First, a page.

We did not receive God’s word through the church (as Roman Catholics say) but through gifted men. Human sanction of its authority is unnecessary. God is capable of bringing His word with power to our consciences, If in presence of and in spite of all criticism and unbelief we hold fast His word, this is what the Lord approves. Let us walk in obedience to His word and value His name because of its worthiness.
The synagogue of Satan in verse 9 refers to those who import the ceremonies of the law into Christianity. Man’s heart hankers after law—Judaism. People like what is material—an earthly place of worship and priesthood. But you deny Christianity if you bring. in human priesthood. For Hebrews shows that the Lord Jesus has brought us to God, ‘‘has perfected for ever them that are sanctified.’’ Under the law there was no direct coming to God, but there is now no priest between our souls and God. We have a Great High Priest upon the throne of God, and when we draw near we are in the presence of the Father and the Son.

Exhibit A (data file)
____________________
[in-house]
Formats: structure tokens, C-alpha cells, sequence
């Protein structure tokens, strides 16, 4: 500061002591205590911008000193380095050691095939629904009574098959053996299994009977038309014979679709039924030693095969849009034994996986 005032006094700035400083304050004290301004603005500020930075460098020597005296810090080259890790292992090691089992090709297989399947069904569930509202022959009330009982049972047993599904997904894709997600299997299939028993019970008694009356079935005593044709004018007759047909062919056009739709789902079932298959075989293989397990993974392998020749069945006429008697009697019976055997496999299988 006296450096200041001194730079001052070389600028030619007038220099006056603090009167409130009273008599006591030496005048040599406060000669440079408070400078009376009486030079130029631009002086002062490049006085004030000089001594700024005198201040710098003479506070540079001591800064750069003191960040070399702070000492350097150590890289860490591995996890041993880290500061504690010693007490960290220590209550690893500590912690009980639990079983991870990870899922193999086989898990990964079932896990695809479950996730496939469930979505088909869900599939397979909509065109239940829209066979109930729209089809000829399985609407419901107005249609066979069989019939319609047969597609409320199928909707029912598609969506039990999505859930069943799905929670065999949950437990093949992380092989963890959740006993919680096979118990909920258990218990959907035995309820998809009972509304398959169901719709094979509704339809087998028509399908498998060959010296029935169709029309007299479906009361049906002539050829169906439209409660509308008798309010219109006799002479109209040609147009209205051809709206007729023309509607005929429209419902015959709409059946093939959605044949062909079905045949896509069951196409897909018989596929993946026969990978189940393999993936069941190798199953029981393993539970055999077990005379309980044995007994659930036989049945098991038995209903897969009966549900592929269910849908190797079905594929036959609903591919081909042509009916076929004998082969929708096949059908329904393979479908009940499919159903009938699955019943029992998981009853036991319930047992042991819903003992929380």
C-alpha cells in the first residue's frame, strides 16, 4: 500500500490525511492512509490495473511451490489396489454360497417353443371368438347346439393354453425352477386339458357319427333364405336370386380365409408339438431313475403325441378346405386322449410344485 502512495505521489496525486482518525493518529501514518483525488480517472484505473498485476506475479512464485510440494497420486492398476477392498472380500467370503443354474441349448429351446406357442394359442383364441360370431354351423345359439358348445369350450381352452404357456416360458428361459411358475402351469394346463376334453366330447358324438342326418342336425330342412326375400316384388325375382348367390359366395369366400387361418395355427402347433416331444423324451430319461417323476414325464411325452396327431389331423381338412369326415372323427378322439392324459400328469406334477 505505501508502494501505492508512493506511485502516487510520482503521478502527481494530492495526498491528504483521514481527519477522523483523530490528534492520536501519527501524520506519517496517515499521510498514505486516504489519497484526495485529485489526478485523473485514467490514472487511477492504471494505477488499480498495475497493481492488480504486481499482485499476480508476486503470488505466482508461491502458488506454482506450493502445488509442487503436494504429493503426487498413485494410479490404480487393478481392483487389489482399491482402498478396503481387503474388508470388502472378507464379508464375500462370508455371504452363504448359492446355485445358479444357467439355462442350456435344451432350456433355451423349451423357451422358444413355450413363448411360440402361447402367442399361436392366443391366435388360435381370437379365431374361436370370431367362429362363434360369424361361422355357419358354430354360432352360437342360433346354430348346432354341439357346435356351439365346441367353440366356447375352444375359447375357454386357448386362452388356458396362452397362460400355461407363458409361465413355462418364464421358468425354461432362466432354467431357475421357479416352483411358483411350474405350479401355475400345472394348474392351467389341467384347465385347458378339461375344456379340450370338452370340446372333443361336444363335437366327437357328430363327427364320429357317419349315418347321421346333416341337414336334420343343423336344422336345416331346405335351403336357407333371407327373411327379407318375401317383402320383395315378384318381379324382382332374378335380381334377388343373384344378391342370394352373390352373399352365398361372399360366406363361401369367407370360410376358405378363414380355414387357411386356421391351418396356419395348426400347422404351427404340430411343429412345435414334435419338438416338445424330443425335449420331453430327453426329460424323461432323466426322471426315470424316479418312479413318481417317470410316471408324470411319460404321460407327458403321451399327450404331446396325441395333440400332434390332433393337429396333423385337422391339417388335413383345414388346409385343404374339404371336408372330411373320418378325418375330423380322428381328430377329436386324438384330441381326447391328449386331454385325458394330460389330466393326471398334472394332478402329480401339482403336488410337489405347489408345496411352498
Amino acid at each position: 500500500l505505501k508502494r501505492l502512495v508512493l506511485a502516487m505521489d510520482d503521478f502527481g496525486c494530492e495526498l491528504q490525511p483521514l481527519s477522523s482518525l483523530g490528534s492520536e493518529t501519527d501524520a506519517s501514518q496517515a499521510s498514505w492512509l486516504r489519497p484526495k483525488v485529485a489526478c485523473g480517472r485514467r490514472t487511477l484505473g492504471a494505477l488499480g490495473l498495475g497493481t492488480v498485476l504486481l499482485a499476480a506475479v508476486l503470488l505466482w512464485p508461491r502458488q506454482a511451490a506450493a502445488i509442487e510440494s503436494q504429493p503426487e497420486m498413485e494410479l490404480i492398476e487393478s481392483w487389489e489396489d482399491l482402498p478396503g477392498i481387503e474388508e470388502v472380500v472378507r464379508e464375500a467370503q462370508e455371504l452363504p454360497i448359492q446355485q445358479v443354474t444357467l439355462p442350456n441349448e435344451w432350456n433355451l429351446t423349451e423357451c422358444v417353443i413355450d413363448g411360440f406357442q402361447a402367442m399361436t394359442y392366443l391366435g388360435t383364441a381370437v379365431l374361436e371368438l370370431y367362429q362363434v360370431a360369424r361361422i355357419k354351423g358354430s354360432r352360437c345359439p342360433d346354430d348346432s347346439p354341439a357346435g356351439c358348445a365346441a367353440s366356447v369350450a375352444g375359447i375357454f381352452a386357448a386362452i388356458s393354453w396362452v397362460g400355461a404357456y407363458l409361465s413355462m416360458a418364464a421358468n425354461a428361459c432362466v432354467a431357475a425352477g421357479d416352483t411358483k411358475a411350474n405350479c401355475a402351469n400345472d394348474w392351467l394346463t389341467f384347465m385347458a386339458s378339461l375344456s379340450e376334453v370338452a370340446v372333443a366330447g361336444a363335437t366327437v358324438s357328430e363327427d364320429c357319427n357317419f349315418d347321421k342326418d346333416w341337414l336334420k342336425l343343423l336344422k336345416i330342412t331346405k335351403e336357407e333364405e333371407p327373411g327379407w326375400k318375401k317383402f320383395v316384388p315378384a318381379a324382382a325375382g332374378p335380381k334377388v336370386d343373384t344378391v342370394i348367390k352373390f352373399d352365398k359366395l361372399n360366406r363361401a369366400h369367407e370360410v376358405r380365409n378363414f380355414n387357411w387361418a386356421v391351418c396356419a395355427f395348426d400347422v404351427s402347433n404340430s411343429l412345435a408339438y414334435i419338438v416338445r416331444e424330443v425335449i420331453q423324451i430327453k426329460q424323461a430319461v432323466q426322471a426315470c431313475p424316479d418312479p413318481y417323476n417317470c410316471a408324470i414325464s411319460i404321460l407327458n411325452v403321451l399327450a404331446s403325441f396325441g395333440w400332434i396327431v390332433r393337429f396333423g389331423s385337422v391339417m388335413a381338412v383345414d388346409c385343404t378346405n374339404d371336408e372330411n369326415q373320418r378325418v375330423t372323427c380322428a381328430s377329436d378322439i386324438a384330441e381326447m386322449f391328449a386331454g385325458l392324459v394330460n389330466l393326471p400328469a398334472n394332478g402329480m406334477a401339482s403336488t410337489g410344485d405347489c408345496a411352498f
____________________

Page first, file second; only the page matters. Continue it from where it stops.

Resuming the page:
Verse 9 shows that if we keep His word, the Lord will claim us as His own in the hearing of everybody, and show how He loves us. He is going, so to speak, to boast of us; this is the reward of following Him in a place of difficulty and danger.
We are exhorted in verse 11 to ‘‘hold fast,’’ because there is a danger of letting slip. If a man says he is a Philadelphian you may be sure he is not, but is rather a Laodicean.
“Thou, Lord, our all must be, Nothing that’s good have we.”
We may meet with difficulty and disappointment-here, but there is no disappointment in Him. Guard against the danger of growing weary and discouraged. What greater ambition could we have than to ‘‘strengthen the things that remain.’” This is not a small thing in His sight. Whether gifted or not we should strive to do it.
The Lord says to Philadelphia, “Behold, I come quickly”; “want you to be patient, to endure.’’ Then we shall have His approval and every loss and sorrow will be made up a thousandfold.